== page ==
In life, risk is reward and vice versa. Unfortunately, the big rewards people desire are relatively unlikely to occur. This relationship between risk and reward or probabilities and payoffs seems obvious to the financial community and to laypeople alike. Yet theories of decision making have largely ignored it. We conducted an ecological analysis of life’s gambles, ranging from the domains of roulette and life insurance to scientific publications and artificial insemination. Across all domains, payoffs and probabilities proved intimately tied, with payoff magnitudes signaling their probabilities. In some cases, the constraints of the market result in these two core elements of choice being related via a power function; in other cases, other factors such as social norms appear to produce the inverse relationship between risks and rewards. We offer evidence that decision makers exploit this relationship in the form of a heuristic—the risk–reward heuristic—to infer the probability of a payoff during decisions under uncertainty. We demonstrate how the heuristic can help explain observed ambiguity aversion. We further show how this ecological relationship can inform other aspects of decision making, particularly the approach of using monetary lotteries to study choice under risk and uncertainty. Taken together, these findings suggest that theories of decision making need to model not only the decision process but also the environment to which the process is adapted.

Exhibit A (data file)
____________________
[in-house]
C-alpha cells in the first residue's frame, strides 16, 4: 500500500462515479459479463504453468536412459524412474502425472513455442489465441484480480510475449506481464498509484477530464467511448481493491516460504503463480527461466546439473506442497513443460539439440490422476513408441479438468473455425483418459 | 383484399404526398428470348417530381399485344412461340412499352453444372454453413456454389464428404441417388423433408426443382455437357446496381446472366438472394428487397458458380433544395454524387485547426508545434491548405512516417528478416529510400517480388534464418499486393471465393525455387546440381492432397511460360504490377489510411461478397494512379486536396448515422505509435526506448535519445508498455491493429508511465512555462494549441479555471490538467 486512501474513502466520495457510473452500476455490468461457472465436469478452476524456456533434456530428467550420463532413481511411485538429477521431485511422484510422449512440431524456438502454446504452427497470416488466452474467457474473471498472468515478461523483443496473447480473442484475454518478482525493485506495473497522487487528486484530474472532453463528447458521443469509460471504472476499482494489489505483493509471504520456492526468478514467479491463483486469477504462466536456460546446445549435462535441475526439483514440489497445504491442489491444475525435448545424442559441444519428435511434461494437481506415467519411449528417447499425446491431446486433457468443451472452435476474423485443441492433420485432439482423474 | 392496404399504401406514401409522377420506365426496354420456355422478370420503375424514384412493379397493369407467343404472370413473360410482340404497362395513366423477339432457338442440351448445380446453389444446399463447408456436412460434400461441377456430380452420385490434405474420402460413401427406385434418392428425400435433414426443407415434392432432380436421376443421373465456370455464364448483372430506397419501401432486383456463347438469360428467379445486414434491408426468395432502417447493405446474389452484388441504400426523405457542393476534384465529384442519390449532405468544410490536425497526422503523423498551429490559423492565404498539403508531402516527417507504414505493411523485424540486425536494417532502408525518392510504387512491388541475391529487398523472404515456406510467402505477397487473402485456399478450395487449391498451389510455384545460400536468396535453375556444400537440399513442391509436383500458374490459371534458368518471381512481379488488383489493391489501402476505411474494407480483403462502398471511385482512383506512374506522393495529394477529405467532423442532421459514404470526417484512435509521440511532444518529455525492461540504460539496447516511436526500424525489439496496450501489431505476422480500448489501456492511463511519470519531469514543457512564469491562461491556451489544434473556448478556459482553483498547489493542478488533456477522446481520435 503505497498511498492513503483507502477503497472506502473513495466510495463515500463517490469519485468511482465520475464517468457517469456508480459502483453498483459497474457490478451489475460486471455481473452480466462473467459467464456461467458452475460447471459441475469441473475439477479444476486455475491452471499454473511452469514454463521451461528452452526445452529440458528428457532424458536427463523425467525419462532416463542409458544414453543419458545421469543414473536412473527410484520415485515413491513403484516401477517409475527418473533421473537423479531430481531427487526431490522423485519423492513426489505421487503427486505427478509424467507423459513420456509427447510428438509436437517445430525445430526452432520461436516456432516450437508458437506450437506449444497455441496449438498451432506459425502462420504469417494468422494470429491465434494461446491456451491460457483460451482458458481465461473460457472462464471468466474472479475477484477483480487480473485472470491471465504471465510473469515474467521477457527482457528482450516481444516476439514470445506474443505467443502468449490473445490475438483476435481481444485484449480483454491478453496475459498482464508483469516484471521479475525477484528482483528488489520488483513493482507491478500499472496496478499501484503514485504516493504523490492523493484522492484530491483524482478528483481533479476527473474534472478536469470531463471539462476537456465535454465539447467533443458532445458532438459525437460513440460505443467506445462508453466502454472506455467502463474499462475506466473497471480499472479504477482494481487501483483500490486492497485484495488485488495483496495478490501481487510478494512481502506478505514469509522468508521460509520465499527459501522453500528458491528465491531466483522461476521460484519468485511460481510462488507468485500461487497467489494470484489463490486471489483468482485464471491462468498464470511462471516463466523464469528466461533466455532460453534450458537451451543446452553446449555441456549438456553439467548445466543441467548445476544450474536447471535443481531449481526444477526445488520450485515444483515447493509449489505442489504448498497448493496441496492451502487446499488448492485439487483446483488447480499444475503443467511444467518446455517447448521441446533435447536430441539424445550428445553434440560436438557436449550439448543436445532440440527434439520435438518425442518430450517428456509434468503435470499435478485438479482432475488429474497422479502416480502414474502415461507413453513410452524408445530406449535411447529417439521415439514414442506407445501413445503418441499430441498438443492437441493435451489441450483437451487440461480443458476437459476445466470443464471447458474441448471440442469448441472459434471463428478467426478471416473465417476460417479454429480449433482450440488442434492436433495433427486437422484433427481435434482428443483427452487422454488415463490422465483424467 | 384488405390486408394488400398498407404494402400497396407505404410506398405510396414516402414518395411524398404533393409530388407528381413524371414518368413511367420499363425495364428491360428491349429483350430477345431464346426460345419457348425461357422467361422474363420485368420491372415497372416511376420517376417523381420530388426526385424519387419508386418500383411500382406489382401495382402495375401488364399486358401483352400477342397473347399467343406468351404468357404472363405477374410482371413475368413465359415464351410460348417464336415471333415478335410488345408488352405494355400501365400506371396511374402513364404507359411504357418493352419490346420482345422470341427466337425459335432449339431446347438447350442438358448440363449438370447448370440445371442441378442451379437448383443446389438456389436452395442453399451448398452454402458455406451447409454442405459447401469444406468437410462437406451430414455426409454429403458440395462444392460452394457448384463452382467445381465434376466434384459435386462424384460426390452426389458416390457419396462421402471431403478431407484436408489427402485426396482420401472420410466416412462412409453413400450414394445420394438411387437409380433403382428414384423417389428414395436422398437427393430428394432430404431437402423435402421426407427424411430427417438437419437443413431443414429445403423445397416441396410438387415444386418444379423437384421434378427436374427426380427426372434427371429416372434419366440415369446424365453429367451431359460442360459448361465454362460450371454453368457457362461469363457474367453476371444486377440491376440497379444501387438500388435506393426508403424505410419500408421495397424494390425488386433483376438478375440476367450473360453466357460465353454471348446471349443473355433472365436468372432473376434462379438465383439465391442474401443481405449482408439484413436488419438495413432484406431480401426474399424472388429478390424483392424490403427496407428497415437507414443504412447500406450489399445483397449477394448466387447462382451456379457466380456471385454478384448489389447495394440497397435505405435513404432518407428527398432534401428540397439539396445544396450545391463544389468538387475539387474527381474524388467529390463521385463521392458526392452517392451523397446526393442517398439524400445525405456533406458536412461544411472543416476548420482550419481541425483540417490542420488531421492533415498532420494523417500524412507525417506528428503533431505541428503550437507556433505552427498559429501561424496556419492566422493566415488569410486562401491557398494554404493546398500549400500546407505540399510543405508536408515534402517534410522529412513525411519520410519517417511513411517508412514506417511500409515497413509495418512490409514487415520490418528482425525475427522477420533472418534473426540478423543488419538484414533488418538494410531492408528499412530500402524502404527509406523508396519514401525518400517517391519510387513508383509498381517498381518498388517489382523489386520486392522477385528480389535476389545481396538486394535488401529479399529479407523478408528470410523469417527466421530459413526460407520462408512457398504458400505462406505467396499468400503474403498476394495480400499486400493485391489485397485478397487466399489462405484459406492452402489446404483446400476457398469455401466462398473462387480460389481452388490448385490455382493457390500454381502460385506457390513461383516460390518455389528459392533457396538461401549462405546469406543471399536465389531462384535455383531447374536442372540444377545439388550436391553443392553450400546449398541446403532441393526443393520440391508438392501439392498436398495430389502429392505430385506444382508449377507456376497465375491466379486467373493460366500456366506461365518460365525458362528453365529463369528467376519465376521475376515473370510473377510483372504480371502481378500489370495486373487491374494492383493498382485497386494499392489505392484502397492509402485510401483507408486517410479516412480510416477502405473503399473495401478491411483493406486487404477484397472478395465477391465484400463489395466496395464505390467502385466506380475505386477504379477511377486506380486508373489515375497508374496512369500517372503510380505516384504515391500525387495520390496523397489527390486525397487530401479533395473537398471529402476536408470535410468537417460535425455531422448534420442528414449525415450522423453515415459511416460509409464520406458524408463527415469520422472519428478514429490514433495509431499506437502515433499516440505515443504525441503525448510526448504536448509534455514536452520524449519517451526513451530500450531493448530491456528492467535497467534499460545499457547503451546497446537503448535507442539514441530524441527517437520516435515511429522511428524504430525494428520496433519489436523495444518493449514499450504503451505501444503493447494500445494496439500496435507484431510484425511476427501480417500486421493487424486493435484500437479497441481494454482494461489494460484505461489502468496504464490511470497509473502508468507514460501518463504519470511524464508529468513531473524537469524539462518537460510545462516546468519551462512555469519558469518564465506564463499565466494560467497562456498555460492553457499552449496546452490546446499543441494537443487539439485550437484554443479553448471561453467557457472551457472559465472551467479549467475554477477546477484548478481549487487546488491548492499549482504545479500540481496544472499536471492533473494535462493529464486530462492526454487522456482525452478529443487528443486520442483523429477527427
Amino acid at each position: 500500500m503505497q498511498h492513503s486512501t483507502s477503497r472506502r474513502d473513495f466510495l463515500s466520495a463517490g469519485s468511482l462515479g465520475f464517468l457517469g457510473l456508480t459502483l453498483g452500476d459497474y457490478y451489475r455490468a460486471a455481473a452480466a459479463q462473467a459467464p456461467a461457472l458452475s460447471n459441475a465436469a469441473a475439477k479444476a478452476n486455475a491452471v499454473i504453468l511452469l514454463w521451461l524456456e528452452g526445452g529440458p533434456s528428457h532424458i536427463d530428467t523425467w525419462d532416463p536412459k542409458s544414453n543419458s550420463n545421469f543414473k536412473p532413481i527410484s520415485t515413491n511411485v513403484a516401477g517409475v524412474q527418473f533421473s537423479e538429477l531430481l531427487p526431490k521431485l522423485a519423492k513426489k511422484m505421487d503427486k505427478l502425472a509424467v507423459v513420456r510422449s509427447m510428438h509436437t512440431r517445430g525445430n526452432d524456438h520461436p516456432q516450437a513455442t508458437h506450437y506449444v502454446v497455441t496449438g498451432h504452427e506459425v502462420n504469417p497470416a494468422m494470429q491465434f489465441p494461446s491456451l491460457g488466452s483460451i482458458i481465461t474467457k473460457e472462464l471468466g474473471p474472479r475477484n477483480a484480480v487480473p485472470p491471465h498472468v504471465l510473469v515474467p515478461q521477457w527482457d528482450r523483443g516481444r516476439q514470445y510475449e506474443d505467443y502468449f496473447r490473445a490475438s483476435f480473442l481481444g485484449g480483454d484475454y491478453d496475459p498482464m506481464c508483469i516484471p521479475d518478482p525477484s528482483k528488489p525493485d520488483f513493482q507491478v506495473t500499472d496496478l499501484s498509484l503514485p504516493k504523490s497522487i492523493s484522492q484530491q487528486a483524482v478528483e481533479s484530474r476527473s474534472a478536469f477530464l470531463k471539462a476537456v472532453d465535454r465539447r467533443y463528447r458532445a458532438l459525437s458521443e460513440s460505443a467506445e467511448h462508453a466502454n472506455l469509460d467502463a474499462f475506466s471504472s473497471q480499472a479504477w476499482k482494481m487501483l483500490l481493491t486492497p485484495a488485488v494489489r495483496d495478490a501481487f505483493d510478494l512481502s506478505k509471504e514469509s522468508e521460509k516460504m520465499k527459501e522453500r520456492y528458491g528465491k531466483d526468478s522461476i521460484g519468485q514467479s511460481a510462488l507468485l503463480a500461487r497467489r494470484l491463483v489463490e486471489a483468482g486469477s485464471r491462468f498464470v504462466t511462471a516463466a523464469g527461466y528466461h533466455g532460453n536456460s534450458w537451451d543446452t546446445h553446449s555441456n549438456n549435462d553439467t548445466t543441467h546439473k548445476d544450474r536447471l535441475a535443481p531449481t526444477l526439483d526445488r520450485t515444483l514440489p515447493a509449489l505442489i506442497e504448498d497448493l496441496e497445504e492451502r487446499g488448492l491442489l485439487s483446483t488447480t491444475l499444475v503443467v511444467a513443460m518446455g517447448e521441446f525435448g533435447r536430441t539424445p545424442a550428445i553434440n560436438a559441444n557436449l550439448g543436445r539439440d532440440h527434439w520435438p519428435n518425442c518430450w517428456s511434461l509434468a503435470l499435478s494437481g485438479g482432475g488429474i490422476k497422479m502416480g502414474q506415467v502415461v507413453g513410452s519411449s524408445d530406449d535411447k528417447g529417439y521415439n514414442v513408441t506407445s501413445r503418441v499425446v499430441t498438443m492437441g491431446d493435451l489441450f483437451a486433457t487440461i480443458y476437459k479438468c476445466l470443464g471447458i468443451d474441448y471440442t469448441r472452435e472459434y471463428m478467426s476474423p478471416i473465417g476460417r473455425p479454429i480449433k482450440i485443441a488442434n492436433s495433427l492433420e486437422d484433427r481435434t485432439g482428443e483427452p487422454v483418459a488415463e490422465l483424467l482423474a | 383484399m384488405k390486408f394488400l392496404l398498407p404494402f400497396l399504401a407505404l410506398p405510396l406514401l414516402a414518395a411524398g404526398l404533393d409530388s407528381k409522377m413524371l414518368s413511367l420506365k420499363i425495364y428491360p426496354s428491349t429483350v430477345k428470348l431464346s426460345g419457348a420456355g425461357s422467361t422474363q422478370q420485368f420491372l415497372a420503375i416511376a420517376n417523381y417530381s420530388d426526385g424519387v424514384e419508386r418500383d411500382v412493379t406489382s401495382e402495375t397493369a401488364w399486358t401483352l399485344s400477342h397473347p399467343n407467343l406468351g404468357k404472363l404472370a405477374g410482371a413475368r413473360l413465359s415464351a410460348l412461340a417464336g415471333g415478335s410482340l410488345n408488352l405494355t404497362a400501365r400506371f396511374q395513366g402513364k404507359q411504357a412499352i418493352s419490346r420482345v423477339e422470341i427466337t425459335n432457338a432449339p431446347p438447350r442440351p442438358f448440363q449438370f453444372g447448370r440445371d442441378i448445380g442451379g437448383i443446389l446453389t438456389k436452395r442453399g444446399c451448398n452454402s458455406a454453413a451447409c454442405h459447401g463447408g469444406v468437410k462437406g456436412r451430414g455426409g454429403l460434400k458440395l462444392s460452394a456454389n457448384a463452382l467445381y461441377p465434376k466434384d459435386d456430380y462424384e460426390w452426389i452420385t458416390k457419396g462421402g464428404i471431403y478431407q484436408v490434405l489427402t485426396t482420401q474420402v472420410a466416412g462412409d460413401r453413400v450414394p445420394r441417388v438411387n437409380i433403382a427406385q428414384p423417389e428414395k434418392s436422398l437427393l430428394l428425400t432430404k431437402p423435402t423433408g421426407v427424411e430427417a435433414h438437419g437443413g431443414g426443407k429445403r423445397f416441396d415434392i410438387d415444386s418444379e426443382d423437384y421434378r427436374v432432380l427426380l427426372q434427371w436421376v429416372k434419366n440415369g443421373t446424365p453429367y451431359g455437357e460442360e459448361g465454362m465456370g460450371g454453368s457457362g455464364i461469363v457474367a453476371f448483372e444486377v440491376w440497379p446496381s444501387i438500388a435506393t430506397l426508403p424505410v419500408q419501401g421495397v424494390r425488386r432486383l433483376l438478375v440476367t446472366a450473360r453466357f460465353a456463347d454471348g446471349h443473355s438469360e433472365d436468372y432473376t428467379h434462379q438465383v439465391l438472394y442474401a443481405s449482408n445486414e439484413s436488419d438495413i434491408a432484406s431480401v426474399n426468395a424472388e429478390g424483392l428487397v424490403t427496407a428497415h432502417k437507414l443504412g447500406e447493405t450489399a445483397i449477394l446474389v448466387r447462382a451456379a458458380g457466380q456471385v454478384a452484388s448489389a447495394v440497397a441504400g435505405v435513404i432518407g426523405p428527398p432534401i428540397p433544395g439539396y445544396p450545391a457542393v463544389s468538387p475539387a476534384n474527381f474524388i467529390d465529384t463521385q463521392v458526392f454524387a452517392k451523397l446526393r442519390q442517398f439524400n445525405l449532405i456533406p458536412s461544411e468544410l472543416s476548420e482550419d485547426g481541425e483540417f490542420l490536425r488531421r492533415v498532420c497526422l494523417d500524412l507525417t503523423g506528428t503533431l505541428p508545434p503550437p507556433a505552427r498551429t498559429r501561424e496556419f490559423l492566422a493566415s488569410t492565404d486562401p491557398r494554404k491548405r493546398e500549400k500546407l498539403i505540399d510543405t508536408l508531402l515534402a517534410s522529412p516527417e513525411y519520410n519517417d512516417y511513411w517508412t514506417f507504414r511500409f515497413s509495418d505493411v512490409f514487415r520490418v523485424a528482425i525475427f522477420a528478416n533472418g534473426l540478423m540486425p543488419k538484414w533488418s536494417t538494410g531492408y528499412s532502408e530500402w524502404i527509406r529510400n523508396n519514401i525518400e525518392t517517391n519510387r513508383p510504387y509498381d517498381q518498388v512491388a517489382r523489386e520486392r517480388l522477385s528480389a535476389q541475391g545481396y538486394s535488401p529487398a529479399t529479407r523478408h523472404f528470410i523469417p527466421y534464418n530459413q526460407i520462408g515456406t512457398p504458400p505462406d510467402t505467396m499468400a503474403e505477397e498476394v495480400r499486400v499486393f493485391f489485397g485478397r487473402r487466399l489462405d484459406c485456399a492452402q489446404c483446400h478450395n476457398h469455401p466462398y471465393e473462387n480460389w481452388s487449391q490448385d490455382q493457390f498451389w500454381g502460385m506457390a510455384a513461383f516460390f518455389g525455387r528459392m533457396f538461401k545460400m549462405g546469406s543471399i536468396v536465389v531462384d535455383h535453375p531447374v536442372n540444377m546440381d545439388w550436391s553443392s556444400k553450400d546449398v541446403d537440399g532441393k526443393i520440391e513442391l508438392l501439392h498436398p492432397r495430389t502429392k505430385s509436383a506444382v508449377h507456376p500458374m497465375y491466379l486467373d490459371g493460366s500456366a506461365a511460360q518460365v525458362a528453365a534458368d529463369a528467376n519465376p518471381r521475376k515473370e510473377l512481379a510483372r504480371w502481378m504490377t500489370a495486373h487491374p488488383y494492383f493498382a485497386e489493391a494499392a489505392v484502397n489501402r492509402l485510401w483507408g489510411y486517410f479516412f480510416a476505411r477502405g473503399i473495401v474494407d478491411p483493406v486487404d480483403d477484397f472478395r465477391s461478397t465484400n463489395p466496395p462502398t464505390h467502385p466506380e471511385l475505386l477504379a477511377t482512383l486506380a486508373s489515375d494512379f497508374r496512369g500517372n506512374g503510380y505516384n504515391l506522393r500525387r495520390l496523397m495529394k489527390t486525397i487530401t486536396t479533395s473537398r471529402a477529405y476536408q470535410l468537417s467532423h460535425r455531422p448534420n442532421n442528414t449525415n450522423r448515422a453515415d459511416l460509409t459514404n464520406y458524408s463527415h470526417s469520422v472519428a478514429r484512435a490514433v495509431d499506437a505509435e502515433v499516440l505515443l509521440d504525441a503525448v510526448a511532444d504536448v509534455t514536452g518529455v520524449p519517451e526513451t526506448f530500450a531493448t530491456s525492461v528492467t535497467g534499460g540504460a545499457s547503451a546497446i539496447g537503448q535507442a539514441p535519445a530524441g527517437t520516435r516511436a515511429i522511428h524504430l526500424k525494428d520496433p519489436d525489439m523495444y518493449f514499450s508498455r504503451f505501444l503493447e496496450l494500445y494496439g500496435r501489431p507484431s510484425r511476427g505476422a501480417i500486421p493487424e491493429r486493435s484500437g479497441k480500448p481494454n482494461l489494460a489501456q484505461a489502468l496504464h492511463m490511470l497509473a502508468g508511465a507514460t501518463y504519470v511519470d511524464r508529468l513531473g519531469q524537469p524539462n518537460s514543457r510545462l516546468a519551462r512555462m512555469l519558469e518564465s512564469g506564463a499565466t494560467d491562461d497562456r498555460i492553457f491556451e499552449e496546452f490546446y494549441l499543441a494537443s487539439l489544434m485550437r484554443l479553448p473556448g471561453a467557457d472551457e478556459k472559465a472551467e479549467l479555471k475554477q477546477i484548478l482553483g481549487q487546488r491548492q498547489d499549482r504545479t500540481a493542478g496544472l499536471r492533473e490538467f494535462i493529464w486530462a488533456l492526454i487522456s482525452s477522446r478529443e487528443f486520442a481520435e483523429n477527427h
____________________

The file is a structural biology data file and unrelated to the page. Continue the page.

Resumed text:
Citation: Pleskac, T. J., & Hertwig, R. (2014). Ecologically rational choice and the structure of the environment. Journal of Experimental Psychology: General, 143(5), 2000–2019. https://doi.org/10.1037/xge0000013